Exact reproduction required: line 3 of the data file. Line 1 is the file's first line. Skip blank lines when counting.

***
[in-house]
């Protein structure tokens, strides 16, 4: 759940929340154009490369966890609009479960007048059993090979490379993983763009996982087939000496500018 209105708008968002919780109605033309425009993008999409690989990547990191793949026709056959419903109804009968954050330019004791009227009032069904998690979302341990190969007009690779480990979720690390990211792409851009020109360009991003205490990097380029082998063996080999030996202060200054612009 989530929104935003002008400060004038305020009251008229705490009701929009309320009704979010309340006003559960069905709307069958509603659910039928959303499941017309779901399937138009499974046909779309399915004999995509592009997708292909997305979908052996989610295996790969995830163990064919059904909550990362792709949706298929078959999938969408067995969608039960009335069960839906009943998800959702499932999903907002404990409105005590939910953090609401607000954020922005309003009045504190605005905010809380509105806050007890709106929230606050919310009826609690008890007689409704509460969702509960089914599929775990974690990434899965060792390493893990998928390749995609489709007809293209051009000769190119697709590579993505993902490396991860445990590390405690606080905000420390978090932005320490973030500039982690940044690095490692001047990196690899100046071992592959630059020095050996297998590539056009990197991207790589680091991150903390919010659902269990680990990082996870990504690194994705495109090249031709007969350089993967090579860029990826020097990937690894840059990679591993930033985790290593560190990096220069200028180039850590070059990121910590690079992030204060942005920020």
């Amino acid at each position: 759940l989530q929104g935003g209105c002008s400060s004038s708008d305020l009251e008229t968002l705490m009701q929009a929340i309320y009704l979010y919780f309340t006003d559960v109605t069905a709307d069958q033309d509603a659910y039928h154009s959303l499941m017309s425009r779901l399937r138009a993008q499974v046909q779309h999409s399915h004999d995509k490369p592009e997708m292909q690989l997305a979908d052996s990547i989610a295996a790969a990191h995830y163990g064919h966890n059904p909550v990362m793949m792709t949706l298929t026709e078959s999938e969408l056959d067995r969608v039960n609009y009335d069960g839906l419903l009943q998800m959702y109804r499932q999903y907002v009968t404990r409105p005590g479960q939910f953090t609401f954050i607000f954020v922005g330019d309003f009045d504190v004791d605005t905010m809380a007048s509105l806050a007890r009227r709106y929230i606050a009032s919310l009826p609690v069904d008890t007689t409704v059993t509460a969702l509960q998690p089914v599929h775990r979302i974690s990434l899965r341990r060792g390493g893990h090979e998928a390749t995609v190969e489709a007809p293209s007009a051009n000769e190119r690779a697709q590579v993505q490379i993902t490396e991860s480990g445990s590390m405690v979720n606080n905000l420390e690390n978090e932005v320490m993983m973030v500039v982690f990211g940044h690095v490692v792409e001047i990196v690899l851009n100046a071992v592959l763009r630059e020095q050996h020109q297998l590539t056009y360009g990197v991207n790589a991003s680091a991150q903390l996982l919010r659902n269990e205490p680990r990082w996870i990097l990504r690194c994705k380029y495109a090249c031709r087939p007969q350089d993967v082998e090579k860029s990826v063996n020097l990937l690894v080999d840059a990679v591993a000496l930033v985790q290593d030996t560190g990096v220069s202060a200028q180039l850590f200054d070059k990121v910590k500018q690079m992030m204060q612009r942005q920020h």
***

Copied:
């Amino acid at each position: 759940l989530q929104g935003g209105c002008s400060s004038s708008d305020l009251e008229t968002l705490m009701q929009a929340i309320y009704l979010y919780f309340t006003d559960v109605t069905a709307d069958q033309d509603a659910y039928h154009s959303l499941m017309s425009r779901l399937r138009a993008q499974v046909q779309h999409s399915h004999d995509k490369p592009e997708m292909q690989l997305a979908d052996s990547i989610a295996a790969a990191h995830y163990g064919h966890n059904p909550v990362m793949m792709t949706l298929t026709e078959s999938e969408l056959d067995r969608v039960n609009y009335d069960g839906l419903l009943q998800m959702y109804r499932q999903y907002v009968t404990r409105p005590g479960q939910f953090t609401f954050i607000f954020v922005g330019d309003f009045d504190v004791d605005t905010m809380a007048s509105l806050a007890r009227r709106y929230i606050a009032s919310l009826p609690v069904d008890t007689t409704v059993t509460a969702l509960q998690p089914v599929h775990r979302i974690s990434l899965r341990r060792g390493g893990h090979e998928a390749t995609v190969e489709a007809p293209s007009a051009n000769e190119r690779a697709q590579v993505q490379i993902t490396e991860s480990g445990s590390m405690v979720n606080n905000l420390e690390n978090e932005v320490m993983m973030v500039v982690f990211g940044h690095v490692v792409e001047i990196v690899l851009n100046a071992v592959l763009r630059e020095q050996h020109q297998l590539t056009y360009g990197v991207n790589a991003s680091a991150q903390l996982l919010r659902n269990e205490p680990r990082w996870i990097l990504r690194c994705k380029y495109a090249c031709r087939p007969q350089d993967v082998e090579k860029s990826v063996n020097l990937l690894v080999d840059a990679v591993a000496l930033v985790q290593d030996t560190g990096v220069s202060a200028q180039l850590f200054d070059k990121v910590k500018q690079m992030m204060q612009r942005q920020h």